ARIZONA SWORDS

House of Swords Fake

Back in the 1960's "House of Swords" produced swords they retailed as fantasy sword.  They were copys/fake resembling high-grade presentation swords.  Often they used some real parts to include scabbards, scabbard mounts and blades.  However, they would embellish scabbards by adding bogus presentations, adding etching to an enlisted blade to make it appear to be of higher quality, or recast mounts and drags.  Often the hilt and grips were  recast copies made from molds based on original designs.  The key to identifying these fakes is in the details.  The fake do not have the sharp crisp details found in an origin Civil War period sword.

Look at the guard and grip and you will see the features on the fakes lack detail and have a worn down or rubbed down appearance. Look at the etching of the eagle on the blade, especially the eagle’s beak. The eagle’s beak should be small, but if it looks like a parrot’s beak, fat and wide, it is FAKE.

Do not be fooled by an amazing presentation on the blade. If it is too good to be true, it is! Again look at the fine details.  True etching is crisp and sharp, and the fake are not and use an etching style never used during the Civil War.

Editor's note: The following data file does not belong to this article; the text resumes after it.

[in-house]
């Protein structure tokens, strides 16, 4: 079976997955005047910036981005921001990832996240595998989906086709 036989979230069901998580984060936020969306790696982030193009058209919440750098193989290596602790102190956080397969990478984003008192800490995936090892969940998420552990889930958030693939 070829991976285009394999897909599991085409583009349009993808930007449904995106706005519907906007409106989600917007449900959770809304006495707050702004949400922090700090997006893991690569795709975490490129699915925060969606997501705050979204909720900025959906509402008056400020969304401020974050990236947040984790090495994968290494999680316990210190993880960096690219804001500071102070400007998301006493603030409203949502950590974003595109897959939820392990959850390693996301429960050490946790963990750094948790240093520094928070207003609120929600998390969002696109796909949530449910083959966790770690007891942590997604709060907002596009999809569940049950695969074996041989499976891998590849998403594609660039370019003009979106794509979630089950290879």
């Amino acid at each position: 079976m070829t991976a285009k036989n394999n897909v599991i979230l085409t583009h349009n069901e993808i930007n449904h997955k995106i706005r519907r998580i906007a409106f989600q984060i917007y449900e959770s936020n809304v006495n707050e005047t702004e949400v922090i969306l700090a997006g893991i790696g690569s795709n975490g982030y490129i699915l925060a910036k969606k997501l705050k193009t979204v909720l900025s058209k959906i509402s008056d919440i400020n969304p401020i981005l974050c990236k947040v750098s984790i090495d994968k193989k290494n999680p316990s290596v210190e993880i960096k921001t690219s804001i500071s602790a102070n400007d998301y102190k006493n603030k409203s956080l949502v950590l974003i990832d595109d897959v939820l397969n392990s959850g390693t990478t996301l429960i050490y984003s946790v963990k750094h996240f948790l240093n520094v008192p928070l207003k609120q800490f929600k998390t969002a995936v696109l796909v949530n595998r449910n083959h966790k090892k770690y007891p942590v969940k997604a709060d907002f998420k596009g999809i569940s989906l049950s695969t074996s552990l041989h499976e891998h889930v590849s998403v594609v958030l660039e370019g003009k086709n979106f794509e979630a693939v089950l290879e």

Always get a professional opinion before buying.  If the seller does not agree to a second opinion, run!  He knows it is a fake, and is hoping that you will be fooled.

Here are some photos of a fake that recently surfaced in Sydney Australia.

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This sword showed up on EBAY and is a "House of Swords" fake. As you look at the details, you can see  it is not sharp and crisp as an original sword, and the etching is crude.

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This sword showed up on EBAY and is a "House of Swords" fake. Recently, the seller was asking $59,000 for it, but pulled the listing after being confronted about it being fake. It was later posted with a low opening price to appeal to a novice buyer. I will give the seller credit for posting so many photos because it allows you the chance to see why it is a fake. The quality of the casting is very poor and lacks details seen on an original period sword. The grip is not German Silver and has a pot-metal finished. The mounts are poorly cast; the blade etching is from the 1960's and the eagle looks more like a chicken. The presentation on the scabbard is crude and sloppy, and not clean and crisp as period ettching.  FAKE!

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These photos are of  an original sword and are posted so you can see the high-quality details  found on a true period piece.